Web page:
What's this?

commandlinefu.com is the place to record those command-line gems that you return to again and again.

Delete that bloated snippets file you've been using and share your personal repository with the world. That way others can gain from your CLI wisdom and you from theirs too. All commands can be commented on, discussed and voted up or down.

If you have a new feature suggestion or find a bug, please get in touch via http://commandlinefu.uservoice.com/

Get involved!

You can sign-in using OpenID credentials, or register a traditional username and password.

First-time OpenID users will be automatically assigned a username which can be changed after signing in.

Universal configuration monitoring and system of record for IT.

Stay in the loop…

Follow the Tweets.

Every new command is wrapped in a tweet and posted to Twitter. Following the stream is a great way of staying abreast of the latest commands. For the more discerning, there are Twitter accounts for commands that get a minimum of 3 and 10 votes - that way only the great commands get tweeted.

» http://twitter.com/commandlinefu
» http://twitter.com/commandlinefu3
» http://twitter.com/commandlinefu10

Subscribe to the feeds.

Use your favourite RSS aggregator to stay in touch with the latest commands. There are feeds mirroring the 3 Twitter streams as well as for virtually every other subset (users, tags, functions,…):

Subscribe to the feed for:



May 19, 2015 - A Look At The New Commandlinefu
I've put together a short writeup on what kind of newness you can expect from the next iteration of clfu. Check it out here.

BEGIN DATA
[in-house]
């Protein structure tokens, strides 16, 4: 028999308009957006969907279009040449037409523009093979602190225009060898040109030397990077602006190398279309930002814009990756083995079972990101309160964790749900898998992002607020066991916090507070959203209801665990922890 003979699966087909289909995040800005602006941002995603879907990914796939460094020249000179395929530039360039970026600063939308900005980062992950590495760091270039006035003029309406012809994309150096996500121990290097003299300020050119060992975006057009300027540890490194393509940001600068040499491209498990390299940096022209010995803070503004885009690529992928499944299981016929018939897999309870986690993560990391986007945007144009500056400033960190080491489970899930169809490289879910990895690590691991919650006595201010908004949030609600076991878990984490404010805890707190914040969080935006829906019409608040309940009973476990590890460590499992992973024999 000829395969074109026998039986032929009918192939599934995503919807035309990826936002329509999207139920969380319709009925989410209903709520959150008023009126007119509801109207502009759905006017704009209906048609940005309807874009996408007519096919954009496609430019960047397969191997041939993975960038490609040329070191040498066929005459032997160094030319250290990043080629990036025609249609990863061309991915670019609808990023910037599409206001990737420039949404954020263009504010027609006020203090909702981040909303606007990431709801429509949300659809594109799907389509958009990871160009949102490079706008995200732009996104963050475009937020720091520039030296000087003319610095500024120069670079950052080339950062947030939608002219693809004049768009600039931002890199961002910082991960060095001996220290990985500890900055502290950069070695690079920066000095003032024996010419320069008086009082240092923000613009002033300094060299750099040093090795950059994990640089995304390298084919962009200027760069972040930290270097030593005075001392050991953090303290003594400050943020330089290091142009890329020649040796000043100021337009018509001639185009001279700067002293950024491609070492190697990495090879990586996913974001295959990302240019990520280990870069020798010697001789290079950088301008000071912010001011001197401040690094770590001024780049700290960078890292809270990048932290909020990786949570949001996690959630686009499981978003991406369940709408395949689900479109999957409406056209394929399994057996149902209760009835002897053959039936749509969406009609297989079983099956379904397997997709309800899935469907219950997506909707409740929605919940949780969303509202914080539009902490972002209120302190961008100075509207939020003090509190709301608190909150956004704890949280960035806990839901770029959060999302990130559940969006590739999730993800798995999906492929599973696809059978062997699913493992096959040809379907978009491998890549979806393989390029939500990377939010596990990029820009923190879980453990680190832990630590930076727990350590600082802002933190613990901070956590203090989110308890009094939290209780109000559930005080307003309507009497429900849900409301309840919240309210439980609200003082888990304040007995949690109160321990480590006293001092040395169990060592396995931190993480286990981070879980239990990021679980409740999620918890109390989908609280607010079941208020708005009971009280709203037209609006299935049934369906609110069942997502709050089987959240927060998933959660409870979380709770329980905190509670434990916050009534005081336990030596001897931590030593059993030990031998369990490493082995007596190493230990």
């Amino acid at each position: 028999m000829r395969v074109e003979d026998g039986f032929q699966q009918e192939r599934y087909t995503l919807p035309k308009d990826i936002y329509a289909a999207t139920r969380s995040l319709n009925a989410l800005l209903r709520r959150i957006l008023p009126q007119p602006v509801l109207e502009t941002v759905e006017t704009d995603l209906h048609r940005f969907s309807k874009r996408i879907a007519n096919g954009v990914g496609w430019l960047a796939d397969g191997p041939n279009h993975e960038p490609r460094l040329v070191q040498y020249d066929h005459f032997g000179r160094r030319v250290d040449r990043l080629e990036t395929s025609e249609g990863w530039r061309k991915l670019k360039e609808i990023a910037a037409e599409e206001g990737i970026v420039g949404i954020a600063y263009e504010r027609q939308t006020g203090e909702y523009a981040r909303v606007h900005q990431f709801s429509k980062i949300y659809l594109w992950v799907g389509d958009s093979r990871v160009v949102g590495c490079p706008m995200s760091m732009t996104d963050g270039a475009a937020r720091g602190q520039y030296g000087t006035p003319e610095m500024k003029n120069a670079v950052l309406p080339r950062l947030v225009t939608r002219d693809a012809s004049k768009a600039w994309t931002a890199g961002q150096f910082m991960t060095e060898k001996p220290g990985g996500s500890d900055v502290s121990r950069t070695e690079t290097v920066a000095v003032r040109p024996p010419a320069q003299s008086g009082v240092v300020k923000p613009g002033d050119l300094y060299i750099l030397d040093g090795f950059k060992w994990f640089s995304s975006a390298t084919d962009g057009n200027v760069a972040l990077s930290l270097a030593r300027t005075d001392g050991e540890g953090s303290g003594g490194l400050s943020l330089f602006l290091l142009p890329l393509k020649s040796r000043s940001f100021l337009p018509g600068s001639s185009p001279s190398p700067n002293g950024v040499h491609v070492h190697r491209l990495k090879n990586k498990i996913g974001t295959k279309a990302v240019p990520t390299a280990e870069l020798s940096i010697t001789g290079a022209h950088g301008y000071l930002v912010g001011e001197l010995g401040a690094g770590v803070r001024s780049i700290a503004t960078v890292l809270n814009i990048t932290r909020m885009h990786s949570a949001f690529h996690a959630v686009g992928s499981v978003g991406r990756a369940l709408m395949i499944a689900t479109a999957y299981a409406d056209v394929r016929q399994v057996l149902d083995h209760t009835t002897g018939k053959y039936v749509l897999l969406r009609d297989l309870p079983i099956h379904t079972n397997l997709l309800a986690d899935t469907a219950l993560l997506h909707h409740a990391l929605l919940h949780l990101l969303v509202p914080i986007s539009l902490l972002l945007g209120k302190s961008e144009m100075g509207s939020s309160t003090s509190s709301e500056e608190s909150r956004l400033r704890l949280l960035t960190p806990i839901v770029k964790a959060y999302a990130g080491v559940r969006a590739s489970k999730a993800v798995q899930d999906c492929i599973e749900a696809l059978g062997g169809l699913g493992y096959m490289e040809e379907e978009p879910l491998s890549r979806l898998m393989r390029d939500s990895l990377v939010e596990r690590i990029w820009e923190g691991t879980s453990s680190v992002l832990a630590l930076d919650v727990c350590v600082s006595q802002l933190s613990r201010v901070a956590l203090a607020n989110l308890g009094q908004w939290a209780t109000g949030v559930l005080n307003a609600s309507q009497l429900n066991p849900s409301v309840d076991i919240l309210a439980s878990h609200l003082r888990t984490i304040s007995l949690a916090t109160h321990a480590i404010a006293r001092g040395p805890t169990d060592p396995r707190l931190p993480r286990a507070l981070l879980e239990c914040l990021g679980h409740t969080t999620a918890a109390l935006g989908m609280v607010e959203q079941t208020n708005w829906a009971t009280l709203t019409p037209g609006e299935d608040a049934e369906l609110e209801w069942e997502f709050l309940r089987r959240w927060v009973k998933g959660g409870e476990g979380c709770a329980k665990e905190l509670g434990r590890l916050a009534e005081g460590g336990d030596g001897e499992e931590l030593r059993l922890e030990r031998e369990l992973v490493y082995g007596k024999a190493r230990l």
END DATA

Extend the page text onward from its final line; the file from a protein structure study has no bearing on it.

March 2, 2015 - New Management
I'm Jon, I'll be maintaining and improving clfu. Thanks to David for building such a great resource!

Top Tags





Commands tagged icmp from sorted by
Terminal - Commands tagged icmp - 5 results
echo foo | ncat [ip address] [port]
2012-10-26 10:53:47
User: dragonauta
Functions: echo

you can use a pair of commands to test firewalls.

1st launch this command at destination machine

ncat -l [-u] [port] | cat

then use this command at source machine to test remote port

echo foo | ncat [-u] [ip address] [port]

First command will listen at specified port.

It will listen TCP. If you use -u option will listen UDP.

Second command will send "foo" through ncat and will reach defined IP and port.

nmap -sT -PN -vv <target ip>
2011-07-22 02:37:19
User: Richie086

Change the IP address from to the target machines ip address. Even if the target has ICMP (ping) blocked, it will show you what ports are open on the target. Very handy for situations where you know the target is up and online but wont respond to pings.

sudo -s "echo 1 > /proc/sys/net/ipv4/icmp_echo_ignore_all"
2010-06-22 19:16:43
User: sliceoflinux
Functions: sudo
Tags: ping icmp

It really disables all ICMP responses not only the ping one.

If you want to enable it you can use:

sudo -s "echo 0 > /proc/sys/net/ipv4/icmp_echo_ignore_all"
echo foo | netcat 25
2009-09-13 01:33:02
User: pykler
Functions: echo

Using netcat, usuallly installed on debian/ubuntu.

Also to test against a sample server the following two commands may help

echo got milk? | netcat -l -p 25

python -c "import SocketServer; SocketServer.BaseRequestHandler.handle = lambda self: self.request.send('got milk?\n'); SocketServer.TCPServer(('', 25), SocketServer.BaseRequestHandler).serve_forever()"

echo "foo" > /dev/tcp/
2009-09-12 16:48:05
User: mobidyc
Functions: echo

this command will send a message to the socket 25 on host in tcp.

works on udp and icmp

understand only IP address, not hostname.

on the other side (, you can listen to this socket and test if you receive the message.

easy to diagnose a firewall problem or not.